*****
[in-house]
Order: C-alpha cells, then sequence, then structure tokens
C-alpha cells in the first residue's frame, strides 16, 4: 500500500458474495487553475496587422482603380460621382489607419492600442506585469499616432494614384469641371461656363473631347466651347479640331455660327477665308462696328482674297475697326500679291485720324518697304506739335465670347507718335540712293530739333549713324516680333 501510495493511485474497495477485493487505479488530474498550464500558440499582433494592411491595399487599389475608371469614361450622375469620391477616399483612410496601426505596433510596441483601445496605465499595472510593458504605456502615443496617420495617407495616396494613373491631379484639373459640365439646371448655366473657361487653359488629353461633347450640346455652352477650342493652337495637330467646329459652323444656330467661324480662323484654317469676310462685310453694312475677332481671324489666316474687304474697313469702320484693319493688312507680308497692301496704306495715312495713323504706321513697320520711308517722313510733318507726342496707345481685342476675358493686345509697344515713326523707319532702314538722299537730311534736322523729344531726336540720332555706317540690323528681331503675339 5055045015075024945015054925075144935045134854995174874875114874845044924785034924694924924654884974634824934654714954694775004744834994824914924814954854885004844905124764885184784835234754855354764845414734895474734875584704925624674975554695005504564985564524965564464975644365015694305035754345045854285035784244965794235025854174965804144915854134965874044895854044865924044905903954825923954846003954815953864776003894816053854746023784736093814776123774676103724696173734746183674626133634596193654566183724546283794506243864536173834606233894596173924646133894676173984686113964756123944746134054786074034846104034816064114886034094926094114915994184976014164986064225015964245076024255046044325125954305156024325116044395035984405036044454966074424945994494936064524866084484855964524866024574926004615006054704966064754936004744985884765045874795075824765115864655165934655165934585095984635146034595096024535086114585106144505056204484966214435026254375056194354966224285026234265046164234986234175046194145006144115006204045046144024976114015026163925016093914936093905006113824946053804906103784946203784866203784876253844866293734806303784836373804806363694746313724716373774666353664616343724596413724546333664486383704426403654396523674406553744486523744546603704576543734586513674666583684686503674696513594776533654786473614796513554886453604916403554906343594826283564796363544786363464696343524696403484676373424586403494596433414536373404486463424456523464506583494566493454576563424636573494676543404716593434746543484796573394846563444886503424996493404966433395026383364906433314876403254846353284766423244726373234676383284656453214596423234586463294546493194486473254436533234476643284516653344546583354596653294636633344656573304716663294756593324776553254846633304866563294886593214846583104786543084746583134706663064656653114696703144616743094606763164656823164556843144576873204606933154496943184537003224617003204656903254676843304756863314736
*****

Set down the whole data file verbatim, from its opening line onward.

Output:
[in-house]
Order: C-alpha cells, then sequence, then structure tokens
C-alpha cells in the first residue's frame, strides 16, 4: 500500500458474495487553475496587422482603380460621382489607419492600442506585469499616432494614384469641371461656363473631347466651347479640331455660327477665308462696328482674297475697326500679291485720324518697304506739335465670347507718335540712293530739333549713324516680333 501510495493511485474497495477485493487505479488530474498550464500558440499582433494592411491595399487599389475608371469614361450622375469620391477616399483612410496601426505596433510596441483601445496605465499595472510593458504605456502615443496617420495617407495616396494613373491631379484639373459640365439646371448655366473657361487653359488629353461633347450640346455652352477650342493652337495637330467646329459652323444656330467661324480662323484654317469676310462685310453694312475677332481671324489666316474687304474697313469702320484693319493688312507680308497692301496704306495715312495713323504706321513697320520711308517722313510733318507726342496707345481685342476675358493686345509697344515713326523707319532702314538722299537730311534736322523729344531726336540720332555706317540690323528681331503675339 5055045015075024945015054925075144935045134854995174874875114874845044924785034924694924924654884974634824934654714954694775004744834994824914924814954854885004844905124764885184784835234754855354764845414734895474734875584704925624674975554695005504564985564524965564464975644365015694305035754345045854285035784244965794235025854174965804144915854134965874044895854044865924044905903954825923954846003954815953864776003894816053854746023784736093814776123774676103724696173734746183674626133634596193654566183724546283794506243864536173834606233894596173924646133894676173984686113964756123944746134054786074034846104034816064114886034094926094114915994184976014164986064225015964245076024255046044325125954305156024325116044395035984405036044454966074424945994494936064524866084484855964524866024574926004615006054704966064754936004744985884765045874795075824765115864655165934655165934585095984635146034595096024535086114585106144505056204484966214435026254375056194354966224285026234265046164234986234175046194145006144115006204045046144024976114015026163925016093914936093905006113824946053804906103784946203784866203784876253844866293734806303784836373804806363694746313724716373774666353664616343724596413724546333664486383704426403654396523674406553744486523744546603704576543734586513674666583684686503674696513594776533654786473614796513554886453604916403554906343594826283564796363544786363464696343524696403484676373424586403494596433414536373404486463424456523464506583494566493454576563424636573494676543404716593434746543484796573394846563444886503424996493404966433395026383364906433314876403254846353284766423244726373234676383284656453214596423234586463294546493194486473254436533234476643284516653344546583354596653294636633344656573304716663294756593324776553254846633304866563294886593214846583104786543084746583134706663064656653114696703144616743094606763164656823164556843144576873204606933154496943184537003224617003204656903254676843304756863314736